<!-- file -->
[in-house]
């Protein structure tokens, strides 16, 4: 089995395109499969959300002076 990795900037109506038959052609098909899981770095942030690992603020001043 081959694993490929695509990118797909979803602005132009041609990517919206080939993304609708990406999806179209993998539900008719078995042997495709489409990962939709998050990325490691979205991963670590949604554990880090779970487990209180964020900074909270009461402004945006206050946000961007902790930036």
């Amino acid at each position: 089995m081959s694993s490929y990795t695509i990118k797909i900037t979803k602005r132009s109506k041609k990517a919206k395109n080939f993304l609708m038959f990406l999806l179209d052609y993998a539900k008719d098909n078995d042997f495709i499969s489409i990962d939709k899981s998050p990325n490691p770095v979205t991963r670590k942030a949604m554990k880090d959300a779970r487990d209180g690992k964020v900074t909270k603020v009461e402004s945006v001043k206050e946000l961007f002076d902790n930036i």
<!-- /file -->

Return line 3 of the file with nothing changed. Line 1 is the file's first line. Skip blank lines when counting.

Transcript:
């Amino acid at each position: 089995m081959s694993s490929y990795t695509i990118k797909i900037t979803k602005r132009s109506k041609k990517a919206k395109n080939f993304l609708m038959f990406l999806l179209d052609y993998a539900k008719d098909n078995d042997f495709i499969s489409i990962d939709k899981s998050p990325n490691p770095v979205t991963r670590k942030a949604m554990k880090d959300a779970r487990d209180g690992k964020v900074t909270k603020v009461e402004s945006v001043k206050e946000l961007f002076d902790n930036i």